NorCal Prosecutor Fights to Keep His License

     SAN FRANCISCO (CN) - A Northern California district attorney claims in court that the state Bar and local officials are trying to disbar him because he is a recovered methamphetamine addict.
     Del Norte County District Attorney Jon Michael Alexander claims the defendants are pursuing disbarment against him because they discriminate against former drug addicts.
     Alexander sued the State Bar of California, its Office of the Chief Trial Counsel (OCTC), OCTC Deputy Trial Counsel Cydney Tabor Batchelor, Del Norte County's former District Attorney Michael Donald Riese, its former assistant district attorney Karen Diane Olson, and its former deputy district attorney Mordechai David Pelta, in San Francisco Superior Court.
     Alexander claims he has been clean and sober since kicking methamphetamine 9 years ago.
     He was elected district attorney and took office in January 2011. In May this year the California State Bar charged him with four counts of violating Rules of Professional Conduct and three counts of moral turpitude and/or corruption. Alexander says he believes the Bar is trying to have him disbarred.
     According to his complaint, "Defendant Batchelor, on behalf of the State Bar and OCTC, stated she did not believe Alexander should be district attorney because she thought his mental abilities continued to be affected by his prior methamphetamine use, and that the attorney general agreed with her."
     Alexander claims "that Batchelor's statement was intentionally leaked to the media by the OCTC". But he says, "Contrary to Batchelor's assertion, the attorney general has honored and cited Alexander for his service as district attorney of Del Norte County."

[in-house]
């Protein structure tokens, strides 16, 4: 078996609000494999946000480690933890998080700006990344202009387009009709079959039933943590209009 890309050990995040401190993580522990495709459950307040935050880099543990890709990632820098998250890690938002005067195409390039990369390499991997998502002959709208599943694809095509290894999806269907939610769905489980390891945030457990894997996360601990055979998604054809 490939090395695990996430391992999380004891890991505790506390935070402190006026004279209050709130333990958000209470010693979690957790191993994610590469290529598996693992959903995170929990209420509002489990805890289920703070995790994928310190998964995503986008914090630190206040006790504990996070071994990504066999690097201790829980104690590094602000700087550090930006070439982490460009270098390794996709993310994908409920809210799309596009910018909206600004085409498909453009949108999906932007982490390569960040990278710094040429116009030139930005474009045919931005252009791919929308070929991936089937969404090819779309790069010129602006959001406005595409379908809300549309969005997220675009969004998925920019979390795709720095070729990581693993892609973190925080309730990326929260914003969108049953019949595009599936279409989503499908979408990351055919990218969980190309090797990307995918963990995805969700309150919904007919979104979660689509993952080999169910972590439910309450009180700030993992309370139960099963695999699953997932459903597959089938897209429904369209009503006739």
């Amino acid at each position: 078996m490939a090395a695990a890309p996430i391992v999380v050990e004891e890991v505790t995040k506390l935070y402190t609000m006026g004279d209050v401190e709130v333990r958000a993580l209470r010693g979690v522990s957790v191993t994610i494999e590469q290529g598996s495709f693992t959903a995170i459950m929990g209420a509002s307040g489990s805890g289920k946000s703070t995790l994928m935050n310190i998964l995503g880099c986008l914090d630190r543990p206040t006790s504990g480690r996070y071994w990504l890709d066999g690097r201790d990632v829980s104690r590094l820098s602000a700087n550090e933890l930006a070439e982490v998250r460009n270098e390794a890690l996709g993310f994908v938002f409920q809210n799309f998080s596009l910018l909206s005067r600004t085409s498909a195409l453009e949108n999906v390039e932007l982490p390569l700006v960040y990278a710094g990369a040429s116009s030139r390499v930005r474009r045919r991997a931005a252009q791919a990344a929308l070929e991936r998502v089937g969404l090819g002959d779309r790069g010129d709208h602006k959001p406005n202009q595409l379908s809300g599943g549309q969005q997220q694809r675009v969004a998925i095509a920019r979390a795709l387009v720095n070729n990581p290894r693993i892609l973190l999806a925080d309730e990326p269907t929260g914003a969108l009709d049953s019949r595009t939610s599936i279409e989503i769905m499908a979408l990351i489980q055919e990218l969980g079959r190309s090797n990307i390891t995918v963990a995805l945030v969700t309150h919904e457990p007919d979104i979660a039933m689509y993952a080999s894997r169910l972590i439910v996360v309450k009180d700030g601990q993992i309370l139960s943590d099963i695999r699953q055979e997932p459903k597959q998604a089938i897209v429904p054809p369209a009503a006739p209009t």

Alexander claims "that the manner and speed at which the notice is being prosecuted by the OCTC, and the State Bar's attitude throughout, indicate a discriminatory motive and intent."
     He claims that "the State Bar and OCTC have, for several years, unreasonably subjected plaintiff to a higher level of scrutiny and to prosecution beyond any steps or procedures that apply to all lawyers in general."
     According to the 36-page complaint, in 2006, then-District Attorney Michael Riese and Assistant DA Karen Olson falsely alleged that Alexander, then a deputy district attorney, had made an ex parte communication to a judge.
     Alexander says he gave a handwritten letter to a Drug Task Force commander to be read in open court at a hearing, but the commander did not read it in court and Olson got her hands on the letter.
     "This letter was never intended to be an ex parte communication to the judge," Alexander says in the complaint.
     But Olson and Riese brought disciplinary charges against him anyway, Alexander says.
     Alexander says he could not afford legal counsel as he was in the early stages of recovery, and based on representations made by Batchelor that he would not receive discipline if he stipulated to the charges, he did so, "even though plaintiff did not commit any violations as charged."
     "The OCTC repudiated the stipulation and demanded further disciplines; to wit, one year of actual suspension and three years of probation," Alexander says. "At his hearing, Alexander proclaimed his innocence and presented evidence of the representation by Batchelor that he would receive no discipline in exchange for his stipulation. He was threatened with disbarment if he withdrew his stipulation, and was offered sixty days of actual suspension instead of one year. Even though he wanted to dispute the charges he was not in a financial or psychological position to do so. He had no choice but to accept the discipline," according to the complaint.
     Alexander claims the State Bar and OCTC dismissed a similar complaint against former Deputy District Attorney Mordechai David Pelta, who had been fired for sending an anonymous ex parte communication in a homicide case being handled by Alexander. Alexander claims that communication contained untrue allegations that he had received a campaign loan from opposing counsel.